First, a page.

As jamming occurred randomly, it cannot be attributed to some sort of systematic error, which makes diagnosis tougher.

Photographs:

http://radiusdev.com/tachyio/um/ok-cube.html

 

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Check and make sure your hobbed bolt is clean. The knurling on top of the threads creates hooks that trap material very effectively. I use an x-acto knife to clean it out before any print longer than say 3 hours.

Measure the filament diameter with a digital caliper several times over a meter. does the diameter change? That will cause the extruder to skip as well.

Don't over tighten the thumb screw. If you do, the filament will deform and get wedged in the bowden. If you have trouble pushing or pulling the filament without the nozzle on, that's why. You can add an extra M3 nut as a jam nut to keep it from changing on you. For reference, the head of my thumb screw is 3.62mm from the wood.

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Hmm right the tightness of the thumbscrew could be fluctuating.

Strange though, I haven't changed anything currently, but its printing fine now...so really not sure what the matter was.

:/ Diagnosing machines really not my thing haha!

And Cura is awesome :p Thanks Daid! Ultimaker should just recommend Cura for beginners rather than Netfabb or RepG which both are so buggy.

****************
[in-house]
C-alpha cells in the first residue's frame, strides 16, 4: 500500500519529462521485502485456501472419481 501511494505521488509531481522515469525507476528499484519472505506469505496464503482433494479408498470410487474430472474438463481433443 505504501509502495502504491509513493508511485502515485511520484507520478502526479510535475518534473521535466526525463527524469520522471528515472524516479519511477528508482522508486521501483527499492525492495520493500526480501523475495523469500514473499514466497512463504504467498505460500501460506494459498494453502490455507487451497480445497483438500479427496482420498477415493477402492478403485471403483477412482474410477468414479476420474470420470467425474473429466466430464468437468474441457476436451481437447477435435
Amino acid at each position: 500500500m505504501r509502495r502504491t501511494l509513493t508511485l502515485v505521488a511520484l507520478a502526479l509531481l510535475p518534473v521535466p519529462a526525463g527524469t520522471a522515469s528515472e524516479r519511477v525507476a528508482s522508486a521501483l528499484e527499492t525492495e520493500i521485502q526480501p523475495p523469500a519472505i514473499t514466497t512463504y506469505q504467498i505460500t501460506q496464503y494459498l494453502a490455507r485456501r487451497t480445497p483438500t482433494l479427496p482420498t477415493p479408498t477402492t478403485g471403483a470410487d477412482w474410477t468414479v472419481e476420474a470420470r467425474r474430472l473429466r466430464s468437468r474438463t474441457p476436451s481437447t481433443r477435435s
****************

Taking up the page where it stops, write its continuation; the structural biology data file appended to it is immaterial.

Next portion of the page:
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Ultimaker should just recommend Cura for beginners rather than Netfabb or RepG which both are so buggy.

There is a long list of "recommendations" that I am supposed to look into. Besides the ones you mentioned, there is Kisslicer, sendG, and a whole bunch of others... However when there are problems, you need to have a person in support that can quickly determine if its a bug or something that the user is doing wrong and knows the behavior of the software, instead of sending them back to the forums while saying "Get your help there".

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Ultimaker should just recommend Cura for beginners rather than Netfabb or RepG which both are so buggy.

There is a long list of "recommendations" that I am supposed to look into. Besides the ones you mentioned, there is Kisslicer, sendG, and a whole bunch of others... However when there are problems, you need to have a person in support that can quickly determine if its a bug or something that the user is doing wrong and knows the behavior of the software, instead of sending them back to the forums while saying "Get your help there".

Kisslicer is none-free.

SendG is very basic, and I don't think it works any better then printrun. Also, due do it's C# nature, it's harder to get working on all different platforms.

While Cura is pretty nice, it has it's own share of bugs. And it's quite new. Ultimaker choose to support ReplicatorG, and they currently stick with what they know. Which is very understandable.

You also have to understand that Cura is less then 3 months old. Cura is newer then the Ultimaker, so they did not have this option when they started. Cura started out of frustration with Skeinforge and ReplicatorG. So it's not that odd that is has improvements over it at some points. But Cura is currently also going trough rapid development cycles. Lots of stuff can be changed from week to week, that's not easy to support.